Call of Duty: Black Ops 2 is slated to come out in November.  A not-so-futuristic story about drone warfare frames the game.  In this world, the principle concern is that “the enemy” will hack into the mobile drone army and turn the guns back on empire.  All of this talk about “cyberwar” (and the inevitable arguments in favor of internet surveillance, restrictions on expression, etc.)  seem to be coming to a head in this narrative.  It’s not just about terrorists shutting down the power grid anymore; it’s about losing control of the virtual robot army.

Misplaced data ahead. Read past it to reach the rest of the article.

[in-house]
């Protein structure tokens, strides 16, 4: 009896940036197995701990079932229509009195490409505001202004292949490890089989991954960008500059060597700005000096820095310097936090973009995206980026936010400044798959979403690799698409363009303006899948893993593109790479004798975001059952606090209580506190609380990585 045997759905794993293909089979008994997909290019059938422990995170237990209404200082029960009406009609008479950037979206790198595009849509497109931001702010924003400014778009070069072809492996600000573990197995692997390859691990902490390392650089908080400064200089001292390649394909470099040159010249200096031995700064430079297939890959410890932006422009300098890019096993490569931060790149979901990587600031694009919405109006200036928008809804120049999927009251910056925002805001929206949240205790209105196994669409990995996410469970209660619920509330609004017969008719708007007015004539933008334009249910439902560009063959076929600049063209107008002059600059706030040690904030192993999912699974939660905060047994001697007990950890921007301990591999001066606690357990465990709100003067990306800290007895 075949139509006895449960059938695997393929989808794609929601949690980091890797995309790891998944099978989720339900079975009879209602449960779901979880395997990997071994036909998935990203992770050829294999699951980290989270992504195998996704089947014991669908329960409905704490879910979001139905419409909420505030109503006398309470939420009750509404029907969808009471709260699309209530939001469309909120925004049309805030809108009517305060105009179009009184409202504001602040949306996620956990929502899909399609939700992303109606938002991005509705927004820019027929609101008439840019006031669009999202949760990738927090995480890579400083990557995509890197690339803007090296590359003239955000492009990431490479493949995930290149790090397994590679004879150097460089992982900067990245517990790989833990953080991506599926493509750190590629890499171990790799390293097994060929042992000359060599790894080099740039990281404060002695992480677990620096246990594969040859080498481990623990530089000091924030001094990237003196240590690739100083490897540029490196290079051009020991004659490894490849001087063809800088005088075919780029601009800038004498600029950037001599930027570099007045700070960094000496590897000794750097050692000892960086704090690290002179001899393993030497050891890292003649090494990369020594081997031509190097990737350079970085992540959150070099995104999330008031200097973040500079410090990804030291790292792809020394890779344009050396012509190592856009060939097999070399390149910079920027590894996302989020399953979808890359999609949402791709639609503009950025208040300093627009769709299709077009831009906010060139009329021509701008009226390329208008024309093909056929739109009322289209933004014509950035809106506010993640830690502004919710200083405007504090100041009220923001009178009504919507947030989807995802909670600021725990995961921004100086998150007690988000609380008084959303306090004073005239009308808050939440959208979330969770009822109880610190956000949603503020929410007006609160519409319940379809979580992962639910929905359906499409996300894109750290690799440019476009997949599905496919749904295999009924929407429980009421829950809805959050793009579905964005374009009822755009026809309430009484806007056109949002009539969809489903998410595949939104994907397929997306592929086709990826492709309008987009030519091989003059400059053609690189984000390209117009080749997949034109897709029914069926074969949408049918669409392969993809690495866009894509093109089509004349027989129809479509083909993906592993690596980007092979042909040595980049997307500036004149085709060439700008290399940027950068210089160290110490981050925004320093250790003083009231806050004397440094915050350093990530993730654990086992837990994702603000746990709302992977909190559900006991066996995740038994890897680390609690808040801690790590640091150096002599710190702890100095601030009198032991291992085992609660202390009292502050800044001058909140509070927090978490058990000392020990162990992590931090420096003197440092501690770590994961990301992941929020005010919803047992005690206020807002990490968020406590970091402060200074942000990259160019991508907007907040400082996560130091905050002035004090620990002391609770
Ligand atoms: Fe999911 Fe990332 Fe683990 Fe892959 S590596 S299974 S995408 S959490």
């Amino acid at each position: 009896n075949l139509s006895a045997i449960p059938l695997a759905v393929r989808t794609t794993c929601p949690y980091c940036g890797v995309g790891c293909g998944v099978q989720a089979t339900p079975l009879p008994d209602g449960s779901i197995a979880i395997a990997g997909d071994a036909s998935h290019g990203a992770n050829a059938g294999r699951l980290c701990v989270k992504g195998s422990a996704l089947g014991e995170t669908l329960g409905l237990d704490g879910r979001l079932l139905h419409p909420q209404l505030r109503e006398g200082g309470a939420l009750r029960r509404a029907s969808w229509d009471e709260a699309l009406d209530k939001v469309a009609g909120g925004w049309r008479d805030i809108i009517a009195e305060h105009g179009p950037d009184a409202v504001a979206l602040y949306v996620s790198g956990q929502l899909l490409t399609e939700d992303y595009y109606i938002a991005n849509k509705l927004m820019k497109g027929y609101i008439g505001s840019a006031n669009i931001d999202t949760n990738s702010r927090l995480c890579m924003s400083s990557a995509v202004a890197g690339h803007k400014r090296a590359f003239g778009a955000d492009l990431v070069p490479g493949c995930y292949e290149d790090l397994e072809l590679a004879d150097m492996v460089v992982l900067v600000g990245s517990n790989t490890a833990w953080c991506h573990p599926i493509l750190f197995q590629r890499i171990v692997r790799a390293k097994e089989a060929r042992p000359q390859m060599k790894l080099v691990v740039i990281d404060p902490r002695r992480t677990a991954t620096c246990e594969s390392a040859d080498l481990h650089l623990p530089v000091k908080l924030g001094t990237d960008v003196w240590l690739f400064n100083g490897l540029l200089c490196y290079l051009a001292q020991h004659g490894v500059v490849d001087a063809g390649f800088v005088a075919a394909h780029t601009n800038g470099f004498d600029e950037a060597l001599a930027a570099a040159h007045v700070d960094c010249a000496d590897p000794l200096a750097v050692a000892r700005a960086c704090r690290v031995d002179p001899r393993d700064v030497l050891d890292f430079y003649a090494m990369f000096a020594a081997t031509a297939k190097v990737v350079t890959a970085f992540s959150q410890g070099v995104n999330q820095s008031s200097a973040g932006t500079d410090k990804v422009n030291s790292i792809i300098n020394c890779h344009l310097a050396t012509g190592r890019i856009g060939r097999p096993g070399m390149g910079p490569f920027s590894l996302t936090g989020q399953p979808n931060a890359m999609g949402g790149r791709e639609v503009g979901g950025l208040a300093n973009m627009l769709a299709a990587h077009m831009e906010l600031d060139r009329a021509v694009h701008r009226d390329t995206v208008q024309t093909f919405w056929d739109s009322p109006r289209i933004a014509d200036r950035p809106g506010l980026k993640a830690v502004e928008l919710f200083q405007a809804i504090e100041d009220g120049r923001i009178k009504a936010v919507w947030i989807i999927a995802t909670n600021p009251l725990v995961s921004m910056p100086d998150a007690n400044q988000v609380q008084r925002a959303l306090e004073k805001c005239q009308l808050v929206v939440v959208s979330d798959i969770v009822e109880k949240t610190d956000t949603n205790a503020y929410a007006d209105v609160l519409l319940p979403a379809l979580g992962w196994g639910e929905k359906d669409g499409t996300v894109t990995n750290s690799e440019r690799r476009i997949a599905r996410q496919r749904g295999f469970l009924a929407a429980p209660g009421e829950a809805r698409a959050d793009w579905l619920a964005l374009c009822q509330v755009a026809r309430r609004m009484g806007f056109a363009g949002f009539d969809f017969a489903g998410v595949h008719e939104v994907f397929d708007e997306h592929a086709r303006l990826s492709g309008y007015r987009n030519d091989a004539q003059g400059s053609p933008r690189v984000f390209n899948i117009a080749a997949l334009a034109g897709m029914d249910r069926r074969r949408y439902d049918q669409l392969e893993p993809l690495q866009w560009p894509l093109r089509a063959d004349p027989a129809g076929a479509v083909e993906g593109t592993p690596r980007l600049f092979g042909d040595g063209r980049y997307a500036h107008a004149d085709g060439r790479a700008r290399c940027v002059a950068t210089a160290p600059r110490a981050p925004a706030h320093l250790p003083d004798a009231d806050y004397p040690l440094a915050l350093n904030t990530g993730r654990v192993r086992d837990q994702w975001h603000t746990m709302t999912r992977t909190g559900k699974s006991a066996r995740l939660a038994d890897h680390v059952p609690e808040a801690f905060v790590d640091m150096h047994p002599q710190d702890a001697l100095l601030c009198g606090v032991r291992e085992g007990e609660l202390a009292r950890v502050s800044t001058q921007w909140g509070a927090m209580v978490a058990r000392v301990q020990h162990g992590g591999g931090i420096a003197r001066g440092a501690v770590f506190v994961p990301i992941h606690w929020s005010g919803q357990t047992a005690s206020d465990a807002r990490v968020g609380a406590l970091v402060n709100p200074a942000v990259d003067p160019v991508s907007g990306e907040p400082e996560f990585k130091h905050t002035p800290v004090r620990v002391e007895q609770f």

Alongside the usual game trailer (above), the game’s promoters have released a short video (called a “documentary”) that features Oliver North and Peter Singer.  North, of course, knows a lot about black ops and illegal military action.  He was, lest we forget, convicted on three felony counts.  Singer is a fellow at The Brookings Institution and wrote Wired For War about drones and robo-war in 2009.  These interviews give credence to the doomsday scenario: the future is dangerous, and humans can’t handle the power of the technology they have produced. The themes hearken to the ethical calls heard in the nuclear age.  This time, however, the same themes perfectly align with the goals of the game’s marketers: Doomsday is here.  The weapons are in your hands.  The war is in your backyard.  Isn’t it frightening?  Isn’t it fun?  Perhaps we will forget about Waziristan and the consequences of the real drone war.  Let’s do what we have always done and reimagine ourselves as the victims.